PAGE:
As I’m hammering away on my keyboard, I’m actively searching for a piece of wood, because I’m one sentence away from jinxing my family.
So far, in a season where two local schools have closed because of illness, my family has been relatively healthy this winter (OK, now where’s that wood to knock on?)
The flu and other illnesses are wreaking havoc on area schools, hospitals and long-term care facilities. With three children under the age of 8, I feel as if it’s not a matter of “if,” but rather a matter of “when.” The precautions currently happening around the community and the Midwest in general are heightened.
Some would say it’s a little overblown for something that happens on a yearly basis. And while we’re treating this illness and the precautions differently than when I was growing up, it’s not necessarily a bad thing. We know more as a society than we did 10, 20 or 40 years ago. How we handled certain situations is vastly different and skews toward keeping others healthy.
I empathize with school districts trying to handle this kind of situation, especially the smaller ones. It’s one thing for the student population to feel the effects of various illnesses, causing disruptions in their learning environments. When those illnesses start spreading to the teachers and staff, it’s almost impossible to provide a worthwhile education to those coming to learn.
Substitute teachers aren’t banging on the doors of local schools in vast numbers. It’s difficult to find subs, so when staff members start calling in sick, it becomes even more difficult for schools to be in session. Combine that with absence rates nearing or above 20 percent, and it’s the right move to shut up shop, and move on to the next day.
What this hysteria about illnesses should not be about is making excuses. During my week covering the flu, I had a nice conversation with Camanche School District nurse Kathy Hullinger. During our interview, it inevitably veered toward what constitutes staying home and what doesn’t.
For many who aren’t entrenched in the daily lives of young people, they often have the perception that adults allow them to get away with anything and that even just a little cough may deter them from going to school or work. That wasn’t the case at all when talking with Hullinger or even Clinton Student Services Director Dave Bloom.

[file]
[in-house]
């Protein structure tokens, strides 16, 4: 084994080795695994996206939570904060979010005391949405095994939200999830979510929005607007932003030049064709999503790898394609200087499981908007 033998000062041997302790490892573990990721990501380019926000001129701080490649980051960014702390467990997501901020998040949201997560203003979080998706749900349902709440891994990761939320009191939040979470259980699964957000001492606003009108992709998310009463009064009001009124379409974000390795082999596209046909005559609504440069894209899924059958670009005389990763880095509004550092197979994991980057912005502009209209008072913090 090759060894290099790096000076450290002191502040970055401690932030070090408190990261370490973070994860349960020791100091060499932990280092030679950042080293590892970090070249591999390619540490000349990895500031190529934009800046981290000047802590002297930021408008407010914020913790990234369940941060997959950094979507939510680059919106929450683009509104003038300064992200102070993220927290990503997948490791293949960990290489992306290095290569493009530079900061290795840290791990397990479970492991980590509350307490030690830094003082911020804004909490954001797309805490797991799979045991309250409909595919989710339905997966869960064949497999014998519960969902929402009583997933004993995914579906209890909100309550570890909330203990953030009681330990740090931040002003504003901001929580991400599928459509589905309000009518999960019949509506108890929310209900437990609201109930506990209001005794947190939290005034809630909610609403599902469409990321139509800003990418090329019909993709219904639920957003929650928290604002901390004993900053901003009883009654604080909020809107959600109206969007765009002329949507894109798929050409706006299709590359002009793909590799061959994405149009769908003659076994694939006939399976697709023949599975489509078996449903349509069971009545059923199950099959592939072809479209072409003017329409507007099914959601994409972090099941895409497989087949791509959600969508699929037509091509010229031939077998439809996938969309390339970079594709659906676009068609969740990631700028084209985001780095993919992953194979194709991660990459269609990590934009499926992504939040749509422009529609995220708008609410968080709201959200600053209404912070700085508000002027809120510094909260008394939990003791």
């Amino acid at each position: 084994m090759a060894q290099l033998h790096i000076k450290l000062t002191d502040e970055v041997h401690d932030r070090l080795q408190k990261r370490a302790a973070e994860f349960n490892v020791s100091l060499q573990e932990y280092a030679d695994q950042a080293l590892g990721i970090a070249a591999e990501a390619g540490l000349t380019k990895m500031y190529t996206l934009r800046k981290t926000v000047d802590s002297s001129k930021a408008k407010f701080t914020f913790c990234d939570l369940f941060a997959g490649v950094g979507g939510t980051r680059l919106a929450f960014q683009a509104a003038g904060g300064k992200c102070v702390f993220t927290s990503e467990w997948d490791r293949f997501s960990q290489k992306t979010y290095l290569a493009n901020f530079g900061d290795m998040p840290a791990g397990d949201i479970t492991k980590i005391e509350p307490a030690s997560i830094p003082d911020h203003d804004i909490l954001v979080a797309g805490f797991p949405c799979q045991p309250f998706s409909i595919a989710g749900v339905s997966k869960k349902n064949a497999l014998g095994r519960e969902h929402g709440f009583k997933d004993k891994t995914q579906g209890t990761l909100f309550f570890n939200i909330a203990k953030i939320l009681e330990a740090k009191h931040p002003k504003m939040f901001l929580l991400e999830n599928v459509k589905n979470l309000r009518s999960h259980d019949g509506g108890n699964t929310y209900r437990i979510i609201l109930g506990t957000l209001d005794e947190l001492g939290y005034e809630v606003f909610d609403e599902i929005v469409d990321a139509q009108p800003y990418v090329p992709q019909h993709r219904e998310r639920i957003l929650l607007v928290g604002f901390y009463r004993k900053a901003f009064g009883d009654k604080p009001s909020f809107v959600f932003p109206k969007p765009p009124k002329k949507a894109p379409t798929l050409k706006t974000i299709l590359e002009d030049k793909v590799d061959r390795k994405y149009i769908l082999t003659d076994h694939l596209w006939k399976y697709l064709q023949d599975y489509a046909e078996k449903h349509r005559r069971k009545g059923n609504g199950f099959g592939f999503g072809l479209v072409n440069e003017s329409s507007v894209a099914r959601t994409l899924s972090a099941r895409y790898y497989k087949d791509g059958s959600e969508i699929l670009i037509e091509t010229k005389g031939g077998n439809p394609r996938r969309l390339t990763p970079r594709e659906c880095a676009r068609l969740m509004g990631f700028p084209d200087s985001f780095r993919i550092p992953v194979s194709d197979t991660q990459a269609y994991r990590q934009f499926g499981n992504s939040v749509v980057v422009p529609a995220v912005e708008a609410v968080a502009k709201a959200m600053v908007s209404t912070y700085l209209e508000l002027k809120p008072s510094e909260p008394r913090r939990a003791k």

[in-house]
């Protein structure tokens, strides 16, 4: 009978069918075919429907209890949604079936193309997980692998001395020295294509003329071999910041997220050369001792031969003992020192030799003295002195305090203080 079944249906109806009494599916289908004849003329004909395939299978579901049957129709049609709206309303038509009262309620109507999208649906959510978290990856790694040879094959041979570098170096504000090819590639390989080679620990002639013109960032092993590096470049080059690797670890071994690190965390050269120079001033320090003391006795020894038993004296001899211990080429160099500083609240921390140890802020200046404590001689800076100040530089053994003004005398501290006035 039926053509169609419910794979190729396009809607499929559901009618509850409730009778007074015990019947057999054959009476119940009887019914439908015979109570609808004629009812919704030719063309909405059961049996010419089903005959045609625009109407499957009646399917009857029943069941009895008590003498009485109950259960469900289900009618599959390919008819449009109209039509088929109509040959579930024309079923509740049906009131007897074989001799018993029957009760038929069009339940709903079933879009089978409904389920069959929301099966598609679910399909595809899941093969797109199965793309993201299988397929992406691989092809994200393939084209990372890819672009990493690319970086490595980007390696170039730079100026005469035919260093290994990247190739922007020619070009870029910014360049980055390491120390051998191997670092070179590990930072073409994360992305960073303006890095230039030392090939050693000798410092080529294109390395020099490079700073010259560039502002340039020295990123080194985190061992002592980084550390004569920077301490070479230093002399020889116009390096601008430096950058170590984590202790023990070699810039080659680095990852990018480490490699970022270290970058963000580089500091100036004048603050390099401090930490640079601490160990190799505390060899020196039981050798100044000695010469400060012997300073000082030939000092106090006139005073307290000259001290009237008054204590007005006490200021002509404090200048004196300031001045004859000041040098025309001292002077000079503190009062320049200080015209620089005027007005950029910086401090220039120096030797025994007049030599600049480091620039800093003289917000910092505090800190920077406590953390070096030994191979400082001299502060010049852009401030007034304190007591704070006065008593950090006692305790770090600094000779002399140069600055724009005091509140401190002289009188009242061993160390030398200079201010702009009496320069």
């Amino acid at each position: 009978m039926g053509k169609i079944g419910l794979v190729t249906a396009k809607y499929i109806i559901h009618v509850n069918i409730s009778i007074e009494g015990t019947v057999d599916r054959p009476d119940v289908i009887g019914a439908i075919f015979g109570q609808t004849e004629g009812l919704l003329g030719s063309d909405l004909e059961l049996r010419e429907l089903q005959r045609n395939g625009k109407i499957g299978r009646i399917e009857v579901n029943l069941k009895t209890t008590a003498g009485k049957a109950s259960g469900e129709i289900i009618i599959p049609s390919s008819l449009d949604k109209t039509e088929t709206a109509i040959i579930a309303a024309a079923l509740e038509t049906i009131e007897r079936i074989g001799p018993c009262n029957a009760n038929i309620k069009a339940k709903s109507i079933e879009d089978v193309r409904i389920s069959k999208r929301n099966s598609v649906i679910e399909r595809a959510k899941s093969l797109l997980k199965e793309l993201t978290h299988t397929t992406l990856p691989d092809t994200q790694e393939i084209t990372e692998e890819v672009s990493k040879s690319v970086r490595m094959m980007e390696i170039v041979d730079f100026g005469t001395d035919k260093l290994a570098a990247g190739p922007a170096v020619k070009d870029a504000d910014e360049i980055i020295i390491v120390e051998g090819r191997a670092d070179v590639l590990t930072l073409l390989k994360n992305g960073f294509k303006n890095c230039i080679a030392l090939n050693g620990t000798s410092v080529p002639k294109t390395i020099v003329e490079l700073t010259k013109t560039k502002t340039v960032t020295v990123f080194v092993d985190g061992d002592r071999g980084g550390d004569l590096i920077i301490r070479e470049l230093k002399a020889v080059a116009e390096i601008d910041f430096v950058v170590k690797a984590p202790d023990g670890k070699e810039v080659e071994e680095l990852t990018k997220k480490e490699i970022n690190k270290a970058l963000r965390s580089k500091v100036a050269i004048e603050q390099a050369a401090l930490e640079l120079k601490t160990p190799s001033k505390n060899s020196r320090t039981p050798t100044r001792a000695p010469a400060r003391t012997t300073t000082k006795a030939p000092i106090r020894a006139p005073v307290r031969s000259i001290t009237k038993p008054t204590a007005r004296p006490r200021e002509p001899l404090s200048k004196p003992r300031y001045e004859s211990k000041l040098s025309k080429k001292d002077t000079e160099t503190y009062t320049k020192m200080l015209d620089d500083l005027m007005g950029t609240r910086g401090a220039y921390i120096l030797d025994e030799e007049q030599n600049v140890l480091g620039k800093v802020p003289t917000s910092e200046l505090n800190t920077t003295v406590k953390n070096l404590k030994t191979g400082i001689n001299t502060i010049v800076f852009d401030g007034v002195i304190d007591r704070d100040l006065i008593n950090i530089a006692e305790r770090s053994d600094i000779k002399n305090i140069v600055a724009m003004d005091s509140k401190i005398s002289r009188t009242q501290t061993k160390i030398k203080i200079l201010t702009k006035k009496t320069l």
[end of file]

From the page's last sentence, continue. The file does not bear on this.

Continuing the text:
Hullinger had just returned from talking with students and letting them know what constitutes as being ill, and what doesn’t. That doesn’t fit the perception that many have about today’s situation when thinking about younger people dealing with sickness. With society’s newfound approach to alerting people to stay home when sick, it’s necessary to eliminate a minor cold as being an excuse as a day off.
As Hullinger said, teachers and staff members are preparing students for beyond high school, and last I checked, colleges are unforgiving for missing class time and work places have a set amount of sick days, if any, for employees.
When we see schools closing, it can sometimes cause us to reflect negatively on today’s generation in their inability to face certain obstacles. And while that may be the case sometimes (I may be a millennial by date of birth, but usually far from it in belief system), this isn’t applicable to the other concerns I may have with some of the younger generation.
Stopping the spread of illnesses is a good thing. If a person is feeling like death, then it’s probably not in their best interest to spread germs to other people, and their condition isn’t going to offer them a solid environment to learn much of anything.
Eventually the flu and other illnesses will pass through and we’ll be back to normal. It’s just a matter of moving on and hoping for better results in the coming days.
I’ll keep sanitizing every square inch of my home to avoid the inevitable during this flu season. And I’m almost certain that this is the year I will learn from those constant reminders from health professionals to stay away from work if I’m feeling like death.
Spring can’t come fast enough.
Scott Levine is the Associate Editor of the Clinton Herald. He can be reached at email@example.com or @ScottLevineCH on Twitter.